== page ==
- Cosco-China Shipping consolidation to create four businesses
- Hong Kong trading suspension to lift for some shares on Monday
China announced plans to reorganize two major shipping groups with combined revenue of more than $40 billion, paving the way for the creation of one of the world’s largest container lines.
China Ocean Shipping Group and China Shipping Group will consolidate operations, the State Council’s State-owned Assets Supervision and Administration Commission said in a statement on its website Friday. Four listed entities will be formed, each focusing on an aspect of the shipping business: containers, financing, terminals and oil-and-gas, according to the official Xinhua News Agency.
The moves extend China’s overhaul of inefficient state-run companies to bolster an economy headed for its slowest growth in 25 years. The plan seeks to shrink industries plagued by overcapacity while creating globally competitive businesses in high-value fields such as aerospace and advanced rail technology.
Two of China Ocean Shipping’s units -- China Cosco Holdings and Cosco Pacific Ltd. -- will restart trading Monday in Hong Kong, along with China Shipping Group’s unit China Shipping Development Co. All were suspended for four months.
In Shanghai, a suspension remains in effect for China Cosco, China Shipping Development and China Shipping Group’s China Shipping Container Lines pending a review of the restructuring by the stock exchange there.
Once the transport businesses are reshaped, China Cosco Holdings will be the listed entity for container shipping, taking over vessels and containers from China Shipping Container Lines on a leased basis, according to exchange filings.
The combined container shipping business would have a 7.7 percent share of the container market, overtaking Hapag-Lloyd AG for fourth place in the industry, according to Alphaliner.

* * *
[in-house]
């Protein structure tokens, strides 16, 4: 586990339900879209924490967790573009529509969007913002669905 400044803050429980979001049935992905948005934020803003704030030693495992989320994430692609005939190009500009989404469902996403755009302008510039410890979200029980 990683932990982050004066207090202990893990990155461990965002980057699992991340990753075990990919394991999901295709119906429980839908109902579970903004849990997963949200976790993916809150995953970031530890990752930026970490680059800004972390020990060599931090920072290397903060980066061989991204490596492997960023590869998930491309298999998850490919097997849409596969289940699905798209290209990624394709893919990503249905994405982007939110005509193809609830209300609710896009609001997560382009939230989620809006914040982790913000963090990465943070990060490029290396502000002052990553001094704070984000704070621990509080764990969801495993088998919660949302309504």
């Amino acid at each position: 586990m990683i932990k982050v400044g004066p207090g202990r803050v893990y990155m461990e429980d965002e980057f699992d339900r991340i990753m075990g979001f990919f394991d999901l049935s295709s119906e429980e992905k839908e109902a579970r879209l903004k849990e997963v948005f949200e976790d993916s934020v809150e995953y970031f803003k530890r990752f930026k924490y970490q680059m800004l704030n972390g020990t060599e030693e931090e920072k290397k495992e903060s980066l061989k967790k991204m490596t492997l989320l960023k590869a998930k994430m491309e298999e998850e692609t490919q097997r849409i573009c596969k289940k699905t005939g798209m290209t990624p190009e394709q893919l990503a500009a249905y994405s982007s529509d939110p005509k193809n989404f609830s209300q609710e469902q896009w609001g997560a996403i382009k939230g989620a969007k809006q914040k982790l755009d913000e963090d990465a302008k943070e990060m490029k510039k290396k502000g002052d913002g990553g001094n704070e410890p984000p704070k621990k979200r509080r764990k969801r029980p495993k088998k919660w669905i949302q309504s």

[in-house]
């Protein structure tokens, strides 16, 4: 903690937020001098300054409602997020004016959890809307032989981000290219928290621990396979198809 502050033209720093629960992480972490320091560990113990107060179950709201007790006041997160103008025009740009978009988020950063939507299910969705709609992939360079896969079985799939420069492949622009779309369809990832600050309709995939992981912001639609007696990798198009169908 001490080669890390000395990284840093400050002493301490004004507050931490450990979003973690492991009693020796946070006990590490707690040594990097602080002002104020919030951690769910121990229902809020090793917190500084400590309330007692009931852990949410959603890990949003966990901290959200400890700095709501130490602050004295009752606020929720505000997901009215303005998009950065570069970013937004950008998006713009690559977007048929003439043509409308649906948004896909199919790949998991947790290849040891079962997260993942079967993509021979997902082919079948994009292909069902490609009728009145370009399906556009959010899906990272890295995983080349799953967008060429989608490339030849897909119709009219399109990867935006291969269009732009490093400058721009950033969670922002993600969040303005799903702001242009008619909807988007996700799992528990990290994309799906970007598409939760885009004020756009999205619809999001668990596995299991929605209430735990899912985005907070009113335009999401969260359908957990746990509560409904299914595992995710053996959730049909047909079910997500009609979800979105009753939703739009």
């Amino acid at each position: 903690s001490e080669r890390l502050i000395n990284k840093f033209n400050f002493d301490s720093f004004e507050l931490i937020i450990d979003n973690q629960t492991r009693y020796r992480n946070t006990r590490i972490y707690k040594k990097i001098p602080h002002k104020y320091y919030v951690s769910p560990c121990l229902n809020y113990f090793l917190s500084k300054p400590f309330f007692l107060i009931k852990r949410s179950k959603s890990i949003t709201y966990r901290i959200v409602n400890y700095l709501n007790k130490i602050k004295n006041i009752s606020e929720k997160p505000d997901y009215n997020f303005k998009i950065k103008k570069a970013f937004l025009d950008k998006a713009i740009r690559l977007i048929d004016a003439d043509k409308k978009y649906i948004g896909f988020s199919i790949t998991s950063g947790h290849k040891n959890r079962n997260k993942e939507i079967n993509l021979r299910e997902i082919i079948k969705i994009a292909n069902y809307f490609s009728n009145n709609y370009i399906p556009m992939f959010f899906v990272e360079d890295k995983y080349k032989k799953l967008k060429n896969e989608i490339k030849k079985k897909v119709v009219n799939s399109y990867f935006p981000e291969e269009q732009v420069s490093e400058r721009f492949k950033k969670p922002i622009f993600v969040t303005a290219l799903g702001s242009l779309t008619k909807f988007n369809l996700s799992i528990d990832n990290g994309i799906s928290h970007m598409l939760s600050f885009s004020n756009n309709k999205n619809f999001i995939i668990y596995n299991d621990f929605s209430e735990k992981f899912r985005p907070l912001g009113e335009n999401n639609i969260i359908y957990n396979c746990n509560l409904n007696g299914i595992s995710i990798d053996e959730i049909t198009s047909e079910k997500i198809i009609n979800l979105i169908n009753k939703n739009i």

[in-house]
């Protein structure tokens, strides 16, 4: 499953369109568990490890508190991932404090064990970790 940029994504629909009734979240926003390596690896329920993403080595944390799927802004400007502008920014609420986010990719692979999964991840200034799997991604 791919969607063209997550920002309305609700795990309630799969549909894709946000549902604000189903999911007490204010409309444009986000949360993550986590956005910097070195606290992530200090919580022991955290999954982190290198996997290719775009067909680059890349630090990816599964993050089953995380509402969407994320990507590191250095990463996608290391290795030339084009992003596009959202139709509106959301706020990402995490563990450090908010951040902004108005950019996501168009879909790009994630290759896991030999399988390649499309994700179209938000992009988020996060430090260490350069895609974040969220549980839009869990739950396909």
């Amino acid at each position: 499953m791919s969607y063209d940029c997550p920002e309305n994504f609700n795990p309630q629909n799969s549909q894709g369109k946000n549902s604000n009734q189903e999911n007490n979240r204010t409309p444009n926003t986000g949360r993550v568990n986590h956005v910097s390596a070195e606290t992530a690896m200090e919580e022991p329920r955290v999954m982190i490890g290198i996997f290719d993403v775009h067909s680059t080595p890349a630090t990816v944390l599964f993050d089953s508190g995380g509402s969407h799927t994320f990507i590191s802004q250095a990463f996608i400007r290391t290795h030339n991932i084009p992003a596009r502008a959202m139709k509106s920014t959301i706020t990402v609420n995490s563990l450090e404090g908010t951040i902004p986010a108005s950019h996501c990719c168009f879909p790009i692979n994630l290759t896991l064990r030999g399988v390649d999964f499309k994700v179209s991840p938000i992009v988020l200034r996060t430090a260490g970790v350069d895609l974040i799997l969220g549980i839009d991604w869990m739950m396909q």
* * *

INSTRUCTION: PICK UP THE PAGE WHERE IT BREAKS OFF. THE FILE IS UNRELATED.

CSCL will assume the mantle of shipping financial services, while Cosco Pacific Ltd will front the combined global terminal business after acquiring wharf assets held by CSCL. China Shipping Development Co. will be the focal point for oil and gas transportation business.
Friday’s shipping deal follows the merger in May of CSR Corp. and China CNR Corp. to create CRRC Corp., a train equipment maker that dwarfs Europe’s Siemens AG and Alstom SA. That step signaled China’s intent to create huge companies whose economies of scale would allow them to compete more aggressively for overseas deals.
Earlier this week, China Minmetals Corp., the country’s biggest metals trader, agreed to buy China Metallurgical Group Corp., a government-owned engineering and mining group. SASAC is setting up a state-owned fund to absorb bad debt in the mining sector, people familiar with the issue said Wednesday.
Combining shipping operations could help the transport companies enlarge their presence and improve bargaining power, but wouldn’t immediately address the overcapacity the industry has faced in recent years. Ships with a combined capacity of about 2.9 million 20-foot containers are expected to be delivered this year and next, according to Drewry Shipping Consultants Ltd., even as lines remove vessels on some trades to raise rates during the slow winter season.
Spot rates to haul a 20-foot container to Europe from Asia fell to $275 for the week ended Dec. 4, down 50 percent from a week earlier, according to the Shanghai Shipping Exchange. Rates to the U.S. West Coast dropped to $891 per 40-foot box.
China Shipping Group had revenue of 82.8 billion yuan ($12.8 billion) in 2014, while Cosco Group had revenue of 169.3 billion yuan, according to its website.
— With assistance by Clement Tan